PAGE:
I have come to realize that people who don’t interact with prisoners have no idea what it’s actually like to visit someone in prison. Most people who learn about my relationship with Matt will inevitably wonder what it’s like when we visit. They want to know if it’s like in the movies – is he behind glass? Do we have to talk on the phone? Do we get to touch at all? The idea of visiting someone in prison is totally foreign to them, perhaps even intimidating or scary. Now that I’m experienced with the process, I appreciate being able to normalize it for others who simply have no idea what it’s like. I used to be one of those people. My relationship with Matt has expanded my worldview and now I can share that expanded perspective with others.
The minute I walk into the visiting room, the humanity jumps out at me. Actually, it begins to jump out at me as family and friends gather in the entry of the facility, waiting to go through security. At this point, it is so clear that we’re all in the same boat – we have loved ones in prison and this is what we have to go through to spend time with them. Once we are in the visiting room, and the inmates are trickling in and greeting their visitors, it sinks in even more. These men are not monsters who deserve to be shut out from society and forgotten. These men are just that, men. If you look beyond the story that got them to this moment, you realize that they have families and friends who love them and who come to visit them, and play games, and eat food, and share time and space together. Yes, they’re doing it while crowded around a card table, in a prison visiting room full of other families, but they’re doing it nonetheless. This arrangement may not be “normal” for so many families out there, but for so many other families it is completely normal, and that’s what I have come to appreciate.
I have a five-year-old daughter. She visited Matt for the first time when she was a baby, and then again when she was 18 months old. When I was pregnant with her, Matt requested that he have the honor of feeding my daughter her first Snickers bar. When she visited him at 18 months old, his request was granted – she ate her first Snickers bar with him. Given the circumstances, that became a valuable milestone to be able to share with Matt.
During our visit last year my daughter was four. We all played Battleship together, made paper airplanes, ate junk food, colored, we even caught a frog that had found its way inside the visiting room. The correctional officer on duty happily obliged us in finding a cup in which to keep our frog during the visit.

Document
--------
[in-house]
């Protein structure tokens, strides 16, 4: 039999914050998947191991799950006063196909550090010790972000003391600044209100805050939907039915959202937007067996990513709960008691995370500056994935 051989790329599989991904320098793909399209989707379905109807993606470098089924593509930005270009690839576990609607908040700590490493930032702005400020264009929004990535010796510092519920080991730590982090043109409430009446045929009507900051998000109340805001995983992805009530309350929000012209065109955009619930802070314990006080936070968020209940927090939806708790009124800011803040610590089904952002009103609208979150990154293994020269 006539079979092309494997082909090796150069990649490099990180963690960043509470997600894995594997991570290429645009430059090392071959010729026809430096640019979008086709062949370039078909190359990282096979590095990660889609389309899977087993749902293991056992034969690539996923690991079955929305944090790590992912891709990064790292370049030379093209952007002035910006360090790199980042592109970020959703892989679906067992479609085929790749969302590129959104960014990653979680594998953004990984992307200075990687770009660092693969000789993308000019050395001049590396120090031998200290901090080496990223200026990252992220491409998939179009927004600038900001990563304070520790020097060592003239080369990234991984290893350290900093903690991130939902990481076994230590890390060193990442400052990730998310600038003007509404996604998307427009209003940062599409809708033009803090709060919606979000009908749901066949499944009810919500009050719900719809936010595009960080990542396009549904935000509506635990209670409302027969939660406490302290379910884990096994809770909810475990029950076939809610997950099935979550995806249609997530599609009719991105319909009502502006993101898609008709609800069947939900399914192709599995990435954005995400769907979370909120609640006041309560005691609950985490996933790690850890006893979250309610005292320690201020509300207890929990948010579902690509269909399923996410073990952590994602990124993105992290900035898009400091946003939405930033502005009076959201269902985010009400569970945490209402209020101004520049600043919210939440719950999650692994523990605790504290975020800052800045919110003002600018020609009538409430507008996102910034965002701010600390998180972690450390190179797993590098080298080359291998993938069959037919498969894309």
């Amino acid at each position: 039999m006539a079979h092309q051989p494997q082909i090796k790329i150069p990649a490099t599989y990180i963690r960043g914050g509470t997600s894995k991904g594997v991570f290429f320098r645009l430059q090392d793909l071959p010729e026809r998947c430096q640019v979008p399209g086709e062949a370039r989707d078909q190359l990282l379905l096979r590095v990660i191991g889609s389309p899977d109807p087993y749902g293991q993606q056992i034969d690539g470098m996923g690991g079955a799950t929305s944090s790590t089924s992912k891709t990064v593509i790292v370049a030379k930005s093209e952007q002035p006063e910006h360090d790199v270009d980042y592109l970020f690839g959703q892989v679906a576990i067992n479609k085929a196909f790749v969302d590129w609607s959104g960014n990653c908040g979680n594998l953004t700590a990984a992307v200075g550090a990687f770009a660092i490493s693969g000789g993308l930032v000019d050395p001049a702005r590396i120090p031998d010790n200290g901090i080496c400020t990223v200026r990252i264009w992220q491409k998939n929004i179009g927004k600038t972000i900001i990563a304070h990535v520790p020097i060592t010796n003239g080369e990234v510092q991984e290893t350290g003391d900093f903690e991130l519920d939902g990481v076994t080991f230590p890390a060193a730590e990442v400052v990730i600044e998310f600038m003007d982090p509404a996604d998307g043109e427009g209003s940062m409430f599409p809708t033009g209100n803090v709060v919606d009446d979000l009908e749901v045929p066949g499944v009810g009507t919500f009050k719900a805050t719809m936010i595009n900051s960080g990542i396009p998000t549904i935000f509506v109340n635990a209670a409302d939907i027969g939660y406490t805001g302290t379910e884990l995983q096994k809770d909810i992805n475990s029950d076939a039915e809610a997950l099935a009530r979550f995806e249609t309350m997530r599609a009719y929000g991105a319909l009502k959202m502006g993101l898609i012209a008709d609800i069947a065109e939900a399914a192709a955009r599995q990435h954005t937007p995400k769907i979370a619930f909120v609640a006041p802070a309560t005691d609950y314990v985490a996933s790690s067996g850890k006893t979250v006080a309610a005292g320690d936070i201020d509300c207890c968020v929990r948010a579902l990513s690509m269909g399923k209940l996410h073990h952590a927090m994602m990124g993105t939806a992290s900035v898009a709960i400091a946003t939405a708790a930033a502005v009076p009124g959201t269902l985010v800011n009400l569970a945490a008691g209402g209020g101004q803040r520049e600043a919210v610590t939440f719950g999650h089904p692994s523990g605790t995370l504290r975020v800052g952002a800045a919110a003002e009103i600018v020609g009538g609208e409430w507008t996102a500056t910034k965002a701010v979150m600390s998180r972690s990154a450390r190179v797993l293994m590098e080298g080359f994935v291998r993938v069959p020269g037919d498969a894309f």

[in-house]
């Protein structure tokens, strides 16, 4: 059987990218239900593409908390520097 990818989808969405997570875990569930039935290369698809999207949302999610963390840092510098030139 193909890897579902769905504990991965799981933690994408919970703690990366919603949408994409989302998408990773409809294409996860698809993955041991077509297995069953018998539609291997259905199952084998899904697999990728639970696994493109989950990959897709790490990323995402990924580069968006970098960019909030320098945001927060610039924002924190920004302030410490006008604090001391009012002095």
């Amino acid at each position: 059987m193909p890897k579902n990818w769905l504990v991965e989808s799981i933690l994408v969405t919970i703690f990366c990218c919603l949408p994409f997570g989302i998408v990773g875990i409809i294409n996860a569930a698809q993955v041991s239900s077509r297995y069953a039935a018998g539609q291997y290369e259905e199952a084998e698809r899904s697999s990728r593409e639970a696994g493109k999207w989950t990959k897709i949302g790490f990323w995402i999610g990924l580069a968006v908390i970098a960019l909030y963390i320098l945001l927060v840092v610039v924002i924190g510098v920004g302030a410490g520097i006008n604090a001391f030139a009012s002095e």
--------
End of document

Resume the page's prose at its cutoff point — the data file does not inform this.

My daughter and I returned from our most recent visit in April, where Matt taught her the intricacies of chess strategy, and she actually listened and learned and proceeded to beat him (with a little help from mom!). We made origami frogs, built castles out of giant Legos, played dodge ball with crumpled up paper and made birthday cards for her cousin. These are all memories we share between the three of us that have not been construed as unusual to my daughter. For better or worse, this is how she knows Matt in person. She doesn’t place a judgement on the situation, so why should I? Of course, she doesn’t like that there are so many “silly rules” in prison – that she can’t wear her most sparkly, twirly dresses or show him videos of our cats. She often wants to know why we can’t Skype with Matt, because we Skype with other family and friends who live far away. I have to explain that these are the restrictions that apply while Matt is in prison and, silly or not, that’s simply the way it is right now.
For me there isn’t anything unsafe, or “bad”, or emotionally traumatizing about visiting Matt in prison. I realize that others might feel differently, but for me it is a matter of priorities – it is my priority to spend time and space with Matt, who is family to me. That priority outweighs any conditions that might be placed on how or where we are awarded that time and space. The current circumstances may not be ideal, but I will take what I can get. The correctional officers have always been respectful, courteous and understanding, doing what they can to accommodate us in whatever way they are allowed. I am grateful for the time and space I DO get with Matt. I appreciate that he and I have been able to grow our relationship in the ways that we have, with the opportunities that we have had, as limited as they may be. I appreciate that Matt, River and I have been able to share time and space together. Matt and I have learned the art of seeing and appreciating the subtleties that become more apparent with such limited opportunity for interaction. It is true that this form of relating is different from the norm for so many people, and it may not be the ideal, but for now, for many of us, it is what we have. And for that, I am grateful.